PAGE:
Embattled diesel facing uphill struggle – yet diesel tech holds its own in Europe

As we continually report on the apparent decline of diesel, Forbes reports a 45% shrinking in the size of the European diesel market is predicted between by 2025 from its 2012 size.

The rise of hybrids, electric and cleaner petrol cars play a role, however incidents like the reappearance of smog in major European cities, sparking new public health emergencies, as well as the VW emissions-fixing scandal have all contributed to a dip in sales- by as much as 17% in the USA- where even diesel’s remaining backers admit the market is sliding into nothing. In diesel-friendly Europe the reputation of diesel suffers repeated blows from news media and environmental lobbyists, though currently declining- it slid 2% of the market share in the first 10 months this year- the Automotive Industry Data organisation predicts it will hold steady above 40% by 2018 and 33% by 2025. In Europe, it’s likely that should the market share prove to fall below these predictions the industry will be in serious trouble.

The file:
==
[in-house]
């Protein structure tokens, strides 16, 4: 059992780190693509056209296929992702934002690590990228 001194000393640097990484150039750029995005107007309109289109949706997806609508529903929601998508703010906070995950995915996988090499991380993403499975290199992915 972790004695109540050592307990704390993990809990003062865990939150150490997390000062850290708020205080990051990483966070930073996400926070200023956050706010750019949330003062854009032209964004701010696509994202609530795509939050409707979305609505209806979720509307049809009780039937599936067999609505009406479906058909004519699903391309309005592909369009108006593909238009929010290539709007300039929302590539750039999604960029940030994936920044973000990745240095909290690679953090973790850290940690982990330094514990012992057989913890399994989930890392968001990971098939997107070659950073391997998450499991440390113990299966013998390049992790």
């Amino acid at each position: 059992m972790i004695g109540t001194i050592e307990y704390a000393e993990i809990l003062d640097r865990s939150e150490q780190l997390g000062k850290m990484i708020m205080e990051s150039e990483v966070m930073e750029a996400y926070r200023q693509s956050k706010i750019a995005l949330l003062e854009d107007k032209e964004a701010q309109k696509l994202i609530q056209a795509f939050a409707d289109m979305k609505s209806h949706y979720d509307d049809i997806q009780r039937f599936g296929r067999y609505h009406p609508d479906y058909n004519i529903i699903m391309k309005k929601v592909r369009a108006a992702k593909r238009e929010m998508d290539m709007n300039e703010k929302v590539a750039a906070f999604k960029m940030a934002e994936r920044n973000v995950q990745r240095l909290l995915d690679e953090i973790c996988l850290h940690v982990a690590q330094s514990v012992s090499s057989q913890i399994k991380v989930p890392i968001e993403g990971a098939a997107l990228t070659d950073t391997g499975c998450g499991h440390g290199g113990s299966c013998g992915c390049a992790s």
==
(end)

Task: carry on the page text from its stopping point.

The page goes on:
The lack of responsiveness to customer concerns might betray some of the flaws diesel will need to overcome if it wants to survive- emissions analysis shows that 97% of diesels manufactured since 2009 exceed emissions limits when outside the lab. However the cost of increasingly complex emissions-catching technology is itself likely to drive down sales- with Toyota powertrain boss Koei Saga suggesting hybrids could cost half as much as a near-future diesel- although he tempered his prediction by stressing emerging markets will take up some of the slack, buying up volumes of cheaper, less environmentally safe diesels while the West turns to eco-friendly cars.

With the pressure mounting on diesel makers in Europe and the US, it’s perhaps unsurprising that savvy brand bosses are exploring alternatives. VW just announced an ambitious new goal- to be the world leader in electric cars, curiously setting the goal of 2025 for their target- the same year many European city governments earlier this year suggested would be the deadline for diesels to be off the streets, with Germany envisioning a total ban by 2030. Clearly VW- themselves hit hardest by the emissions scandal that rocked their US market share including a crushing $15 billion settlement with the US government in October, are attempting to seize back the initiative to avoid being judged solely by their bad behaviour. Whether diesel technology itself will be able to claw back to dominance in the near future remains to be seen, but at the moment it seems like an uphill struggle faces the car once touted to save us from dangerous pollution.